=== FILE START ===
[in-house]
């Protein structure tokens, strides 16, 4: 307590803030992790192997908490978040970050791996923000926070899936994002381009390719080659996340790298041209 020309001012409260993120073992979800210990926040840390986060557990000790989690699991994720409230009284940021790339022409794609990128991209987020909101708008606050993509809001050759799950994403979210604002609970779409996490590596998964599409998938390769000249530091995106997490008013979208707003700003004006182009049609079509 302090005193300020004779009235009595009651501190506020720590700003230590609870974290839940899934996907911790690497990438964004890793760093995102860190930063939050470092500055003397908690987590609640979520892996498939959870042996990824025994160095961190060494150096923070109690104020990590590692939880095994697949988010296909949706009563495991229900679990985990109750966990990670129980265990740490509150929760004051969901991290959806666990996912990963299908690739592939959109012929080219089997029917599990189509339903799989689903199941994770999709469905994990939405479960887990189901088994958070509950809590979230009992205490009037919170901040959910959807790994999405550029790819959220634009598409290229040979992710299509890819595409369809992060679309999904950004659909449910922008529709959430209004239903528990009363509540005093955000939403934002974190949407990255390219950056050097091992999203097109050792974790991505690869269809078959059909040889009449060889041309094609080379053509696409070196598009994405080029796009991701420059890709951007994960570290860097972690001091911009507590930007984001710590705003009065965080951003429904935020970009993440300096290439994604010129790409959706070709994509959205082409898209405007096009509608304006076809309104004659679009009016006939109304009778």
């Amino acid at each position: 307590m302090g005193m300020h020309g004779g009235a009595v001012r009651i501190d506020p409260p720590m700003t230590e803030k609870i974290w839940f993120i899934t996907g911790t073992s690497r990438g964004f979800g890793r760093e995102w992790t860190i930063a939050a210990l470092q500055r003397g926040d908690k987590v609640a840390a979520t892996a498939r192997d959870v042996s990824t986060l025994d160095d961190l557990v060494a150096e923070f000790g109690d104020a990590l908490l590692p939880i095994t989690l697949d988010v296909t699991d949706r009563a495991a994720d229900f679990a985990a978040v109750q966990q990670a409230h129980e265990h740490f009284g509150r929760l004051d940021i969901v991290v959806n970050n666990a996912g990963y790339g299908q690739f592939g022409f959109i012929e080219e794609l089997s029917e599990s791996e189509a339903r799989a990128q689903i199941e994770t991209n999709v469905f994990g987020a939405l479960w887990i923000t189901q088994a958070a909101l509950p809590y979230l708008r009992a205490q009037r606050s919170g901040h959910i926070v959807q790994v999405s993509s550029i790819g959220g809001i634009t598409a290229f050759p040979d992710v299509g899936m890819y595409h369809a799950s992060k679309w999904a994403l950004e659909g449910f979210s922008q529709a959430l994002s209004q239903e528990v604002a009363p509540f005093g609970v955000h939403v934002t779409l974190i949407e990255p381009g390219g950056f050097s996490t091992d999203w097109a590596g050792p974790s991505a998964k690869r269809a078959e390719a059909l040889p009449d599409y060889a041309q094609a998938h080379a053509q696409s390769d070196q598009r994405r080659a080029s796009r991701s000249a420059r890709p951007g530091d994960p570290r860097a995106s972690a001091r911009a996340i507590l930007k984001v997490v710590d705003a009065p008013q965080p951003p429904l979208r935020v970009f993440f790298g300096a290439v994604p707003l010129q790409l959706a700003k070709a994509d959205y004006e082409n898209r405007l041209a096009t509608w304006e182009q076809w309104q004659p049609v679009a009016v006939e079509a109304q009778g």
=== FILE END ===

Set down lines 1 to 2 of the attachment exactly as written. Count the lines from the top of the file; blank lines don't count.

[in-house]
């Protein structure tokens, strides 16, 4: 307590803030992790192997908490978040970050791996923000926070899936994002381009390719080659996340790298041209 020309001012409260993120073992979800210990926040840390986060557990000790989690699991994720409230009284940021790339022409794609990128991209987020909101708008606050993509809001050759799950994403979210604002609970779409996490590596998964599409998938390769000249530091995106997490008013979208707003700003004006182009049609079509 302090005193300020004779009235009595009651501190506020720590700003230590609870974290839940899934996907911790690497990438964004890793760093995102860190930063939050470092500055003397908690987590609640979520892996498939959870042996990824025994160095961190060494150096923070109690104020990590590692939880095994697949988010296909949706009563495991229900679990985990109750966990990670129980265990740490509150929760004051969901991290959806666990996912990963299908690739592939959109012929080219089997029917599990189509339903799989689903199941994770999709469905994990939405479960887990189901088994958070509950809590979230009992205490009037919170901040959910959807790994999405550029790819959220634009598409290229040979992710299509890819595409369809992060679309999904950004659909449910922008529709959430209004239903528990009363509540005093955000939403934002974190949407990255390219950056050097091992999203097109050792974790991505690869269809078959059909040889009449060889041309094609080379053509696409070196598009994405080029796009991701420059890709951007994960570290860097972690001091911009507590930007984001710590705003009065965080951003429904935020970009993440300096290439994604010129790409959706070709994509959205082409898209405007096009509608304006076809309104004659679009009016006939109304009778």